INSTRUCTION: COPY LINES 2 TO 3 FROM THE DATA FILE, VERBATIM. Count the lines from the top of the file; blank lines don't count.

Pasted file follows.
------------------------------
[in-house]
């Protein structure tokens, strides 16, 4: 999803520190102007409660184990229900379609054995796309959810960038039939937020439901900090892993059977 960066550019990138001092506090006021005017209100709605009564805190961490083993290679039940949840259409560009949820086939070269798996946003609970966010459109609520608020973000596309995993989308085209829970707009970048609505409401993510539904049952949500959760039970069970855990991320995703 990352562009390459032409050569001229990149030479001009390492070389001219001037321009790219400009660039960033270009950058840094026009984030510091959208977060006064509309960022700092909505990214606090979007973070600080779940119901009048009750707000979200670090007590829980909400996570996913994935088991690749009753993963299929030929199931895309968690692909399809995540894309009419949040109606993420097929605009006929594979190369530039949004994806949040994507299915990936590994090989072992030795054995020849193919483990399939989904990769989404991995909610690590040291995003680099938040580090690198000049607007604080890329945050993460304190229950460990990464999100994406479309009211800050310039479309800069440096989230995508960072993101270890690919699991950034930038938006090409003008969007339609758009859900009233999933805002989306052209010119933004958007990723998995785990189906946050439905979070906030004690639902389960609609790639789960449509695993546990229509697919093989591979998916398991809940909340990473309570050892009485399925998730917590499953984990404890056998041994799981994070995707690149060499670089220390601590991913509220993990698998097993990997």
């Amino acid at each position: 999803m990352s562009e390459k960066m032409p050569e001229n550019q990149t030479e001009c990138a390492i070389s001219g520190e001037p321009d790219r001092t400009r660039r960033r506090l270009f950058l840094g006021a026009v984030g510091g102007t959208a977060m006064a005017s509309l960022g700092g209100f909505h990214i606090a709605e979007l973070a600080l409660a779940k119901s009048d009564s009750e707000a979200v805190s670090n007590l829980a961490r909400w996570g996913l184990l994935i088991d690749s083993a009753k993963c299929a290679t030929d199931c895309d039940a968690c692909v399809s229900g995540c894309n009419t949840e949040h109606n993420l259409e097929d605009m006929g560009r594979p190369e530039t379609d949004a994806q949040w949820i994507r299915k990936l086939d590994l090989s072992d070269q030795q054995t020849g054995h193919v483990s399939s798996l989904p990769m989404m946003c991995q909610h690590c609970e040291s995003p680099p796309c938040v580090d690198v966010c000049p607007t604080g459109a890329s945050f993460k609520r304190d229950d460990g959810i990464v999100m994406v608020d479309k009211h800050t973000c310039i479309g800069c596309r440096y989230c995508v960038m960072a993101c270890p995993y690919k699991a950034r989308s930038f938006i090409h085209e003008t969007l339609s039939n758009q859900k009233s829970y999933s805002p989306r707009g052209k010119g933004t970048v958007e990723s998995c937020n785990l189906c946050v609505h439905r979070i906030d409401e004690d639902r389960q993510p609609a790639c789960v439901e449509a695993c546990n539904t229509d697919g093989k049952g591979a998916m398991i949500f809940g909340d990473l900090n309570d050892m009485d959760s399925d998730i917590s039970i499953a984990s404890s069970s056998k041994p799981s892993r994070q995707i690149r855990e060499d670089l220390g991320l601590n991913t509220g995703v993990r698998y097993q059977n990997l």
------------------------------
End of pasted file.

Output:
């Protein structure tokens, strides 16, 4: 999803520190102007409660184990229900379609054995796309959810960038039939937020439901900090892993059977 960066550019990138001092506090006021005017209100709605009564805190961490083993290679039940949840259409560009949820086939070269798996946003609970966010459109609520608020973000596309995993989308085209829970707009970048609505409401993510539904049952949500959760039970069970855990991320995703 990352562009390459032409050569001229990149030479001009390492070389001219001037321009790219400009660039960033270009950058840094026009984030510091959208977060006064509309960022700092909505990214606090979007973070600080779940119901009048009750707000979200670090007590829980909400996570996913994935088991690749009753993963299929030929199931895309968690692909399809995540894309009419949040109606993420097929605009006929594979190369530039949004994806949040994507299915990936590994090989072992030795054995020849193919483990399939989904990769989404991995909610690590040291995003680099938040580090690198000049607007604080890329945050993460304190229950460990990464999100994406479309009211800050310039479309800069440096989230995508960072993101270890690919699991950034930038938006090409003008969007339609758009859900009233999933805002989306052209010119933004958007990723998995785990189906946050439905979070906030004690639902389960609609790639789960449509695993546990229509697919093989591979998916398991809940909340990473309570050892009485399925998730917590499953984990404890056998041994799981994070995707690149060499670089220390601590991913509220993990698998097993990997």
């Amino acid at each position: 999803m990352s562009e390459k960066m032409p050569e001229n550019q990149t030479e001009c990138a390492i070389s001219g520190e001037p321009d790219r001092t400009r660039r960033r506090l270009f950058l840094g006021a026009v984030g510091g102007t959208a977060m006064a005017s509309l960022g700092g209100f909505h990214i606090a709605e979007l973070a600080l409660a779940k119901s009048d009564s009750e707000a979200v805190s670090n007590l829980a961490r909400w996570g996913l184990l994935i088991d690749s083993a009753k993963c299929a290679t030929d199931c895309d039940a968690c692909v399809s229900g995540c894309n009419t949840e949040h109606n993420l259409e097929d605009m006929g560009r594979p190369e530039t379609d949004a994806q949040w949820i994507r299915k990936l086939d590994l090989s072992d070269q030795q054995t020849g054995h193919v483990s399939s798996l989904p990769m989404m946003c991995q909610h690590c609970e040291s995003p680099p796309c938040v580090d690198v966010c000049p607007t604080g459109a890329s945050f993460k609520r304190d229950d460990g959810i990464v999100m994406v608020d479309k009211h800050t973000c310039i479309g800069c596309r440096y989230c995508v960038m960072a993101c270890p995993y690919k699991a950034r989308s930038f938006i090409h085209e003008t969007l339609s039939n758009q859900k009233s829970y999933s805002p989306r707009g052209k010119g933004t970048v958007e990723s998995c937020n785990l189906c946050v609505h439905r979070i906030d409401e004690d639902r389960q993510p609609a790639c789960v439901e449509a695993c546990n539904t229509d697919g093989k049952g591979a998916m398991i949500f809940g909340d990473l900090n309570d050892m009485d959760s399925d998730i917590s039970i499953a984990s404890s069970s056998k041994p799981s892993r994070q995707i690149r855990e060499d670089l220390g991320l601590n991913t509220g995703v993990r698998y097993q059977n990997l």